Patient Investors: Look Here


Fancy a short hop across town? Let’s get an air taxi! Okay, it’s not something you’re going to say tomorrow. But give it about five years.

What am I talking about? The Financial Times reports that a German company has built an electric, five-seater jet that it plans to use for public transportation. It pegs 2025 for the full launch period.

You’ll be able to travel 300 kilometres in 60 minutes. Hey, I’m from Melbourne. If there is any way to avoid Punt Road (going to the north of the city from the south for me), I’ll pay!

The Germans seem to think it won’t cost much more than a standard taxi does now.

Now, this is something to get excited about, isn’t it? I’m utterly bored of Trump’s trade war and the endless drivel about the RBA and the Fed.

It certainly sounds cool. Apparently, the jet takes off and lands vertically. Air taxis could be a US$1.5 trillion industry.

There’s simply so much to be positive about the future. One (private) company to keep an eye on is Dyson. You might know them for their vacuum cleaners.

But they make a range of products. My colleague Shae Russell says their hair dryer is amazing (at a hefty price!). 

Dyson has already made it public that they want to create a niche electric car. They expect it to be on sale by 2021.

The interesting thing here is that the battery may not be the standard lithium one used now. My colleague Jeff Brown says Dyson paid US$90 million for a battery company as far back as 2015.

The company was called Sakti3, and Jeff says they had a solid state battery with higher power density.

When a billion is not enough

I find this interesting in the context of the current discussion around electric cars. We know Volkswagen came out this week and said it was going to spend US$1 billion on a plant in Germany to produce battery cells.  

But even this may not be enough to finance a smooth transition from petrol cars to electric ones.

Meet Joe Lowry. He’s a lithium expert who shot to prominence at the same time the lithium story started taking off over 2015 and 2016.

Señor Lowry is currently in Australia and presented at a mining conference this week. Australian Mining reports that he told the crowd that the lithium supply chain needs US$12 billion in investment for the supply to meet the roaring demand.

One reason is because this is not simply about cars. As above, planes, trucks and motorbikes are going electric too. Then we have scooters and energy storage as well.

The problem we have right now is that it is not exactly clear where this financing is going to come from. A significant chunk of new lithium supply has been brought on by junior miners in Australia.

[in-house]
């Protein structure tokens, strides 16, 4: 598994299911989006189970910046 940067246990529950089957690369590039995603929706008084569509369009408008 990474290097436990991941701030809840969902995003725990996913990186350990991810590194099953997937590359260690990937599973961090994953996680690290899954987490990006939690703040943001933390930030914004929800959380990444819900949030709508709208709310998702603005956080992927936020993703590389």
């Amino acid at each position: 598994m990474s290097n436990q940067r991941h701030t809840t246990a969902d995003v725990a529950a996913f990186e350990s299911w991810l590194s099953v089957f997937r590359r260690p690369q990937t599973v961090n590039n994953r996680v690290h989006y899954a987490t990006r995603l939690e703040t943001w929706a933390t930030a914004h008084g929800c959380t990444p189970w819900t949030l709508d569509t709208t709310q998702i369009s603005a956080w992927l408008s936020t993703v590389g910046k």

However, there’s now a persistent idea that there’s too much lithium supply coming online and investors have largely ditched the story.

I think this will change in time. We’ve already seen Wesfarmers make a bid for Kidman Resources.

We got some more interesting news around lithium this week as well. Galaxy Resources revealed that it’s now going to be the largest shareholder in fellow lithium stock Alliance Minerals.

Alliance’s Bald Hill operation in Western Australia holds a lot of exploration potential. Alliance also has a strategic alliance with a Chinese firm that buys the raw material. It’s increasing its investment in Alliance, too.

It’s not 2016 anymore

So clearly, players close to the industry see an opportunity to invest and expand while others don’t. This is, however, the kind of situation where you need to know what type of investor you are.

It’s probably a very good idea to pick over some lithium stocks on the ASX right now. Their share prices are fairly beaten up since the peaks of 2017.

But it may take some time for that kind of punt to pay off. It will be based on genuine industry development and strong pricing if it’s going to work.

However, it wouldn’t surprise me in the slightest to see super funds and major miners buy into these companies to enhance their green credentials.

This is to say that the hype phase of lithium has gone now. It’s unlikely we’ll see the rapid gains as in 2016. Those were in the hundreds of percent.

The market doesn’t usually give you the chance to make big money like that twice. The world moves on to the next ‘hot’ sector.

In 2019, I think that’s going to show up here.

Best wishes,

Callum Newman Signature

Callum Newman,
Editor, Profit Watch